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People rising up in the Arab world have been demanding political rights, but the timing of these uprisings may have a lot to do with economics. We're going to hear a lot this morning about the changes still underway in one of the most critical regions of the world. And we begin with a simple world-wide fact: the cost of food is rising.
NPR's Tom Gjelten reports on what's behind the increase and what nations, including the U.S., could do about it.
TOM GJELTEN: Perhaps it was a coincidence, but the uprisings in Tunisia and Egypt came just as world food prices hit a record high. Consumers here in the United States may not have noticed, but for people in the developing world, the impact has been dramatic. They spend a much higher percentage of their income on food. They also buy raw food - grains rather than packaged bread, for example - and it's those commodity prices that have jumped the most.
Joseph Glauber is chief economist at the U.S. Department of Agriculture.
Mr. JOSEPH GLAUBER (U.S. Department of Agriculture): Many households are buying raw rice, they're milling it themselves, so for them a big increase in rice prices or a big increase in wheat prices, you know, are translated into a sizable increase.
GJELTEN: World Bank president Robert Zoellick this week said he thinks the spiraling cost of food is an aggravating factor behind the protests in the Arab world, even if not the primary cause. Here was Zoellick discussing the unrest on NPR's DIANE REHM SHOW.
Mr. ROBERT ZOELLICK (President, World Bank): You had a large unemployed population and people clearly fed up with the political system. But one of the reasons that I think this is an important issue today is, those countries are going through something between transitions and revolutions, and that's where I'm most concerned about food now.
GJELTEN: With governments facing new political pressures, how they respond to rising food costs will be a key challenge. Many subsidize the purchase of food already, but not enough to counteract higher prices. And if governments now increase those food subsidies, they'll be harder pressed to deliver on other services.
So it won't be easy for governments to address this fundamental economic problem: the supply of food is not enough to meet the demand for food.
Abdolreza Abbassian of the UN's Food and Agriculture Organization attributes the food shortages in part to bad weather.
Mr. ABDOLREZA ABBASSIAN (UN Food and Agriculture Organization): From Russia to Pakistan to U.S., Canada, North Europe, and before the year ended in Australia, so production of many crops were affected negatively.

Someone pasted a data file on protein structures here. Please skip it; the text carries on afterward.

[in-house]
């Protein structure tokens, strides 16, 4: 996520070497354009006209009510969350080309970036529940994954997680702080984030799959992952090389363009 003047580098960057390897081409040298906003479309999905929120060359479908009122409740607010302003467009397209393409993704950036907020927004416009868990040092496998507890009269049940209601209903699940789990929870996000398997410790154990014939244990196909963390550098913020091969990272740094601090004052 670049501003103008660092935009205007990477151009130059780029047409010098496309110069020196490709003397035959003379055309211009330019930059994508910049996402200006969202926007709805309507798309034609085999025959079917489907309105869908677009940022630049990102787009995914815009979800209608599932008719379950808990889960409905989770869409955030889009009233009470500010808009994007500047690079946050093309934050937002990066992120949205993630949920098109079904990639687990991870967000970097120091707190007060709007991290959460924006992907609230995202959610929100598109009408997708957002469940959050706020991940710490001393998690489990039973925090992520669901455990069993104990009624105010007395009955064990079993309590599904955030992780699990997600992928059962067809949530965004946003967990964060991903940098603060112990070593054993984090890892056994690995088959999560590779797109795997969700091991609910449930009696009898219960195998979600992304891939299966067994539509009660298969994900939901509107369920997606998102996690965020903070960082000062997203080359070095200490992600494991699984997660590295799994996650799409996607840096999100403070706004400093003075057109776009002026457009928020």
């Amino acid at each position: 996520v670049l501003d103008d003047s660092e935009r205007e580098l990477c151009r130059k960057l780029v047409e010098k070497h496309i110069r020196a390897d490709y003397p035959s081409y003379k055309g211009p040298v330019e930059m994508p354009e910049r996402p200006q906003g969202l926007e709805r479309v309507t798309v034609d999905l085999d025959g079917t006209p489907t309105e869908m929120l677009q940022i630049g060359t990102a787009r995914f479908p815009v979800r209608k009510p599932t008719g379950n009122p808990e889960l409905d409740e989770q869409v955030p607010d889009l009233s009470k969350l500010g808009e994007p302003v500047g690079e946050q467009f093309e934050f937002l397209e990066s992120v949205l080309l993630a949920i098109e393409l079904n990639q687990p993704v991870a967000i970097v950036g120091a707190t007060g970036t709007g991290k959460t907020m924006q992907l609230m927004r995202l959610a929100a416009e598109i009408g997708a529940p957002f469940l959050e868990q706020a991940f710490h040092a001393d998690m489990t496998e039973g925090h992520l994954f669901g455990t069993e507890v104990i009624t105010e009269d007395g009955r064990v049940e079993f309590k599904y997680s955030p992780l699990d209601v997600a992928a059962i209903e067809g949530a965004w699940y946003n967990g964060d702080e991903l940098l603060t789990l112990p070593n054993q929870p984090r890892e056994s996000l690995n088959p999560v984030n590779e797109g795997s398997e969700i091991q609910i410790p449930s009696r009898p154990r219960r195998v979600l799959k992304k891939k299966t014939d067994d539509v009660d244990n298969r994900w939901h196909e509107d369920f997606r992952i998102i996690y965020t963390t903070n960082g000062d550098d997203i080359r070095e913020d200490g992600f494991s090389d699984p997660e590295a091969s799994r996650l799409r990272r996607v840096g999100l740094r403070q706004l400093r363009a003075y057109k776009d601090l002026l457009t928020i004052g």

GJELTEN: Meanwhile, the demand for food goes up because there are more people to feed.
Economist Joseph Glauber points to big developing countries like China.
Mr. GLAUBER: I think 60 percent of all soybeans traded go to China right now, 40 percent of all cotton goes to China, and even things like vegetable oil, about a fifth of all vegetable oil.
GJELTEN: That supply/demand imbalance pushes prices up.
But government policies are also important. World Bank officials intend to make that point when they meet this weekend in Paris with finance ministers from the planet's top economic powers - the G-20. They will highlight the practice of limiting food exports, for example. That also drives up prices.
Here in the United States, government corn policies are part of the problem. Since 2006, through tax credits and mandates, the U.S. Congress has set aside more and more of the corn crop to make ethanol, a biofuel. The ethanol tax credit costs U.S. taxpayers $6 billion a year. Plus, the more ethanol is produced, the less corn is left to feed livestock or people.
Bruce Babcock, an agricultural economist at Iowa State University, says the justification for promoting ethanol production is that it means less dependence on foreign oil. But there is a cost.
Professor BRUCE BABCOCK (Iowa State University): It sets up basically a conflict between the perceived national security benefits of providing a substitute for imported crude oil versus the increased food prices. Because there's no doubt at all that expansion of the ethanol industry has increased the cost of producing meat, dairy, eggs, and food around the world.
GJELTEN: The U.S. government now requires oil companies to blend ethanol into their gasoline products. It gives them a tax credit for each gallon of ethanol they produce. And it limits ethanol imports.
Economist Bruce Babcock says these policies together push the price of corn as much as 40 percent above what it would otherwise be - one more factor contributing to the spiraling cost of food around the world and causing hardship for food consumers in the Middle East and beyond.
Tom Gjelten, NPR News, Washington.
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